Left alone in the dark

Yesterday we had a meeting with the board of Finnish Death Studies Association of which’s secretary I am currently. We were discussing about the possibility of launching an online journal of Finnish death studies and related issues. One person commented we could have a section which could discuss about different phenomenons, people and interesting themes around death, dying and bereavement. This means anything from movies to literature, from interviews to columns. I myself I am a movie buff and I have seen several magnificent films about euthanasia, for example The Sea Inside (2004), which touched me greatly. It occurred to me yesterday that there has been several films throughout the past ten years that contemplate the different aspects of life and death.

Tony Walter (1994) has written that death is the ideal of the 21st century. Death is also something that defines the very existence of human race and life itself. Without life there is no death and without death there is no life. We try to avoid getting older by eating healthier, keeping fit, living a good and a long life, but what aging actually is it makes us face our very own death. We all will die someday. Different religions offer different comforting ideas of having a soul, eternal and immortal, that it is only our body that will die. Treating this body determines also how we consider treating our soul. The faster we will face the death or our mortal body, the faster we will face our immortal soul. Some religions call it facing God itself.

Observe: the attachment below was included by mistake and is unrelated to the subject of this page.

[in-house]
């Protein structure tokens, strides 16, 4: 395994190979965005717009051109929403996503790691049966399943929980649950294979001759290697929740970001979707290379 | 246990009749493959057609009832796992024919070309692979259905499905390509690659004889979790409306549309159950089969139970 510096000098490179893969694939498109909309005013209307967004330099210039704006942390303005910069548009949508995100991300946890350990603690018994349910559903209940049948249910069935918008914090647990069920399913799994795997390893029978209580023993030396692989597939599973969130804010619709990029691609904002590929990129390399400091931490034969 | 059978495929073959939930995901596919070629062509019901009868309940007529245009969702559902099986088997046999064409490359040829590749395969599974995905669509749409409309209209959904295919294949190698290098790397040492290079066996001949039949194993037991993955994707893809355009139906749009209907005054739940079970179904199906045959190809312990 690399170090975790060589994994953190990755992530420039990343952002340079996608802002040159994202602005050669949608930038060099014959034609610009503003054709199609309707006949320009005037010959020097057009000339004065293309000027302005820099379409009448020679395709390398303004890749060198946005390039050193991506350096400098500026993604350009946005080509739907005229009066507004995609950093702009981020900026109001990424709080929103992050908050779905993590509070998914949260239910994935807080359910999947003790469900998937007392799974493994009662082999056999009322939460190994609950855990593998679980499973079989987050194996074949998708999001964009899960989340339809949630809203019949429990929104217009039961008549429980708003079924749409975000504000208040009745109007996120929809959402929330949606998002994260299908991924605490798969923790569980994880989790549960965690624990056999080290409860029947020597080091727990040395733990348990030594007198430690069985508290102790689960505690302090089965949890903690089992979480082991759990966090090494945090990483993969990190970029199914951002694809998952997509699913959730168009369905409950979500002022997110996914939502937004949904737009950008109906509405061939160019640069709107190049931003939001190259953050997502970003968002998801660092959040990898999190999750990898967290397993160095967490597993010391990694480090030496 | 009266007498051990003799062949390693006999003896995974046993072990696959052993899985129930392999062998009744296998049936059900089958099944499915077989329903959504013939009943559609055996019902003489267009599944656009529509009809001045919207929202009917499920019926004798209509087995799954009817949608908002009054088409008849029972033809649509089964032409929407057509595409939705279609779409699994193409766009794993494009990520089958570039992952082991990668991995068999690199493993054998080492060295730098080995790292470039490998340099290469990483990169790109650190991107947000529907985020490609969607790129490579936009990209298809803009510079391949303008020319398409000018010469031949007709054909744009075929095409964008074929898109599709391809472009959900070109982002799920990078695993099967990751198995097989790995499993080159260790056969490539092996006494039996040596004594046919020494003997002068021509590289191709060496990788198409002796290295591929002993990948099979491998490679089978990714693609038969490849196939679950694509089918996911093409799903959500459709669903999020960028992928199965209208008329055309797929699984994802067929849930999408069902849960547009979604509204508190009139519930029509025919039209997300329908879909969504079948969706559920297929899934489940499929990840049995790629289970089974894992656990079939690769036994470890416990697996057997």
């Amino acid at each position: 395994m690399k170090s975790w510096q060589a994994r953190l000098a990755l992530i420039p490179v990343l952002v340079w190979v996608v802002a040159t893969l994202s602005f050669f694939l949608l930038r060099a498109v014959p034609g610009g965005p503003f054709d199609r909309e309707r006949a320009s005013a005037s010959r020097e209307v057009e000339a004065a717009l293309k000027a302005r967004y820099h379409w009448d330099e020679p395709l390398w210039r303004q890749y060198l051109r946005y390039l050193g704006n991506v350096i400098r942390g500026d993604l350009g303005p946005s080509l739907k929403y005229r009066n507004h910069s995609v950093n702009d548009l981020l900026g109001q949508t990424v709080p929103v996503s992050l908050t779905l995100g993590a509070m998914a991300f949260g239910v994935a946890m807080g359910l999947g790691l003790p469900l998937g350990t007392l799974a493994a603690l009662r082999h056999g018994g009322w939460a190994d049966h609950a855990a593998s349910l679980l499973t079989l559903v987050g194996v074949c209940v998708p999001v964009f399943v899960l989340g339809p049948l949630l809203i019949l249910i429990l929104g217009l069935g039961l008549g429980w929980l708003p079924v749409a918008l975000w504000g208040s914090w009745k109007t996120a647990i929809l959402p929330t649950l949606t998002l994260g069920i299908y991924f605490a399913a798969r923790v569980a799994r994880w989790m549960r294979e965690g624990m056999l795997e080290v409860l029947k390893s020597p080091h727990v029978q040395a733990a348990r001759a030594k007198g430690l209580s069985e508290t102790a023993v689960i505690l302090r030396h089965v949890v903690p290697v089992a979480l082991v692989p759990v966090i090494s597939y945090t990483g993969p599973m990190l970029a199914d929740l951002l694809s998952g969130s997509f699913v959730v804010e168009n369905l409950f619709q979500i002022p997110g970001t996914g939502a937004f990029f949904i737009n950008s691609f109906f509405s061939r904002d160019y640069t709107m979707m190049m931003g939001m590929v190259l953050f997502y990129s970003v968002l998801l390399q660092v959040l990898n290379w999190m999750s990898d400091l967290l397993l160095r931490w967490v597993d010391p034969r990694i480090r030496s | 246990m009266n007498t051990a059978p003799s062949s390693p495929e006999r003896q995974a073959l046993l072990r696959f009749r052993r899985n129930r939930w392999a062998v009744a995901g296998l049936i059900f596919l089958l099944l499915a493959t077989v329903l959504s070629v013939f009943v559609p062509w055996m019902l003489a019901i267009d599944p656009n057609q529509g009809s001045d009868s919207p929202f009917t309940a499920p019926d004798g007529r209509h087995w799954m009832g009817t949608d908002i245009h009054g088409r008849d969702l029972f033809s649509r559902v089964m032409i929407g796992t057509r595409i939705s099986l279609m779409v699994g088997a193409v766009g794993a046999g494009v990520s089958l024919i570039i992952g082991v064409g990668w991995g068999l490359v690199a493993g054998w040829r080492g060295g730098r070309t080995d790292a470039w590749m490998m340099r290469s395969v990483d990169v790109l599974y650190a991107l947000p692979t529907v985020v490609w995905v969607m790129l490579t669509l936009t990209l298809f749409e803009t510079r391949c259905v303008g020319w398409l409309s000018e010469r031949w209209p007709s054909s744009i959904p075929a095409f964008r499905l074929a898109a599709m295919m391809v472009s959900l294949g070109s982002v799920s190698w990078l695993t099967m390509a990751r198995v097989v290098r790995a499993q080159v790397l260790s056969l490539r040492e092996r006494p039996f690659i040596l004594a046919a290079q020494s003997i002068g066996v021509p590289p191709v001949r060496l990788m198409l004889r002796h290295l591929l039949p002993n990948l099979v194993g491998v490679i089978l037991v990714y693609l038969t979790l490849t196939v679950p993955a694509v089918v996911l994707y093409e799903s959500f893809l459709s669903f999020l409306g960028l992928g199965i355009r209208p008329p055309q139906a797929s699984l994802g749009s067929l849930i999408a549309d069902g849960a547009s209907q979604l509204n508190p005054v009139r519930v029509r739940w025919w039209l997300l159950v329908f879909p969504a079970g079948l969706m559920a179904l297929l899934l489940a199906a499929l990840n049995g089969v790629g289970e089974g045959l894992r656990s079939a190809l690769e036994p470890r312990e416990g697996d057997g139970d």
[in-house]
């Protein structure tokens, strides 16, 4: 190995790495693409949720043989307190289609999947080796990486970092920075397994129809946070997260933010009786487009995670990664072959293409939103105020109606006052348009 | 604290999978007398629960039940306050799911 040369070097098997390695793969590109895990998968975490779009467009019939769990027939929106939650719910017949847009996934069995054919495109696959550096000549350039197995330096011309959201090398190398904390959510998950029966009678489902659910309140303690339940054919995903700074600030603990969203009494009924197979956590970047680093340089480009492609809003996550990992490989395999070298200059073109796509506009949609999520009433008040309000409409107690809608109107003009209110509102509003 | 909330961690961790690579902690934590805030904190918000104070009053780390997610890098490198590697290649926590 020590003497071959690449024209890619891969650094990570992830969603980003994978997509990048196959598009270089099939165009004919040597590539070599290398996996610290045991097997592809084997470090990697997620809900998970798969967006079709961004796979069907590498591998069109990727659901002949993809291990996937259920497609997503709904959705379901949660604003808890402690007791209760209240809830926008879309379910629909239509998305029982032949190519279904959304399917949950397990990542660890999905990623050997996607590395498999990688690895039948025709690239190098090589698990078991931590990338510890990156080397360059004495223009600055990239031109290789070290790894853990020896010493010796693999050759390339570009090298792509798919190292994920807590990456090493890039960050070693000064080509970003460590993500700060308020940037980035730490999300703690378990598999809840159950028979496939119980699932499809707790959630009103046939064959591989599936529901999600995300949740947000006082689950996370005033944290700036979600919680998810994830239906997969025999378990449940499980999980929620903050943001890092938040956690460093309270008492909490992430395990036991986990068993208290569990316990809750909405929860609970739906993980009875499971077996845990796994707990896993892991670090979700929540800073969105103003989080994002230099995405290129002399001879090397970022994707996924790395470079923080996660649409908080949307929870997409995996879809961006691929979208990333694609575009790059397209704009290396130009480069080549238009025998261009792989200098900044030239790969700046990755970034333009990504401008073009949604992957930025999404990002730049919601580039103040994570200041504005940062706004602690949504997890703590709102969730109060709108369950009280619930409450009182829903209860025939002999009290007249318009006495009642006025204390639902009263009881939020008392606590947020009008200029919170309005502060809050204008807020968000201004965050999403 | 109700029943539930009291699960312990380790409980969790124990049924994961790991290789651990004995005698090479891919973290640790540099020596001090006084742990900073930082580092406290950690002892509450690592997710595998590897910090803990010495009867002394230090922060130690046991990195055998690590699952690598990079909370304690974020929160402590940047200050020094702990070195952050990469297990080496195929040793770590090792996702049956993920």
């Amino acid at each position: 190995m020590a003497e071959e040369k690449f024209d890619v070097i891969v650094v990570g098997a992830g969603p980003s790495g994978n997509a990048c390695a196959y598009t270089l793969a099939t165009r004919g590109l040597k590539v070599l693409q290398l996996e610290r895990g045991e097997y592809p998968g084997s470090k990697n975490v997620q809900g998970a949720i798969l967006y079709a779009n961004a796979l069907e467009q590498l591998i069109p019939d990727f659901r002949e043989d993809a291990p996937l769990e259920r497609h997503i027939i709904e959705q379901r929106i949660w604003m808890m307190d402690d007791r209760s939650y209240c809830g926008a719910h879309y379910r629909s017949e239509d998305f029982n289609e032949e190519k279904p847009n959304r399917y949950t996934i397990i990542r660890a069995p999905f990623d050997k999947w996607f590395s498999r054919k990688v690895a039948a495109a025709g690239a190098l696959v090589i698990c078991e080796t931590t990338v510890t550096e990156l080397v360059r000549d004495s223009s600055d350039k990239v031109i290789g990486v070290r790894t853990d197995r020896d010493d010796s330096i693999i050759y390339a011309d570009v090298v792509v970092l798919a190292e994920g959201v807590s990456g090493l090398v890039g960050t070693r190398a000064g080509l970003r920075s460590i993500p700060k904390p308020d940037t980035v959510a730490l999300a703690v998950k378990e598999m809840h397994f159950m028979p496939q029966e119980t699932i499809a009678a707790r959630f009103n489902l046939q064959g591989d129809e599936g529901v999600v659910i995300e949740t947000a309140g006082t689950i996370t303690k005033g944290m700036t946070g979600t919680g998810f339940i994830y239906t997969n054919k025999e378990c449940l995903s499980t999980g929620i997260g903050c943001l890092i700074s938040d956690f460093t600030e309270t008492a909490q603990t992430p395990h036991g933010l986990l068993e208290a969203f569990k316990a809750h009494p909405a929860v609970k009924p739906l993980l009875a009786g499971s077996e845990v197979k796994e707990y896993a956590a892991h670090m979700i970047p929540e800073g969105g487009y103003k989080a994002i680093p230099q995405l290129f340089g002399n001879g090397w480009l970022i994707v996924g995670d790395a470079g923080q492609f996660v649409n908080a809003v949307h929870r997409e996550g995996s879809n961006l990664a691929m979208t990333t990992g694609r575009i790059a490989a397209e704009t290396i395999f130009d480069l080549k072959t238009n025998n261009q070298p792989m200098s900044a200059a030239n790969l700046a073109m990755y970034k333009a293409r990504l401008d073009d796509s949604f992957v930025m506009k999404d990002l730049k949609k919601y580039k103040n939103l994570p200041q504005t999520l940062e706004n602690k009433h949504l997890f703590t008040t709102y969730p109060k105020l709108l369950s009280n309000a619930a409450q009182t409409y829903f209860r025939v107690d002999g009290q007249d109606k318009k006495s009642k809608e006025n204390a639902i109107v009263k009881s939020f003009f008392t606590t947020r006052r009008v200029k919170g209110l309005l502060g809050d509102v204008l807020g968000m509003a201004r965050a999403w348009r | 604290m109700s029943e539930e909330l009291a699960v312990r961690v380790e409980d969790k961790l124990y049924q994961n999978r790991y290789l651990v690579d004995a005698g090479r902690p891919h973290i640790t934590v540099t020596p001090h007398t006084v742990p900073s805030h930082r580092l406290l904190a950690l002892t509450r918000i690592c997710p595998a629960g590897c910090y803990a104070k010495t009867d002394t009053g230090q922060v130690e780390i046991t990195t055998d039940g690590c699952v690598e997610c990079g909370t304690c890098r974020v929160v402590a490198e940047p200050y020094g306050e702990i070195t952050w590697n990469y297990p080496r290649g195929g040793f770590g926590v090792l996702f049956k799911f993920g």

When we loose a loved one we comfort ourselves by the notion that they are in a better place, that they do not have to suffer anymore or experience any pain through their fragile body. What we are actually doing is comforting our own fears of experiencing a painful death, an oblivion that lies somewhere behind the line of life and death.

What frightens people is the unknown. We do not know what lies in the afterworld. Some people have experienced their own biological death and survived from it, but their stories of bright lights and peacefulness are shadowed by scientific knowledge of the hallucinations of the brain. Other stories are labelled as religious belief, bedtime stories or myths. Nevertheless we are still afraid. Afraid as small children left alone in the dark.

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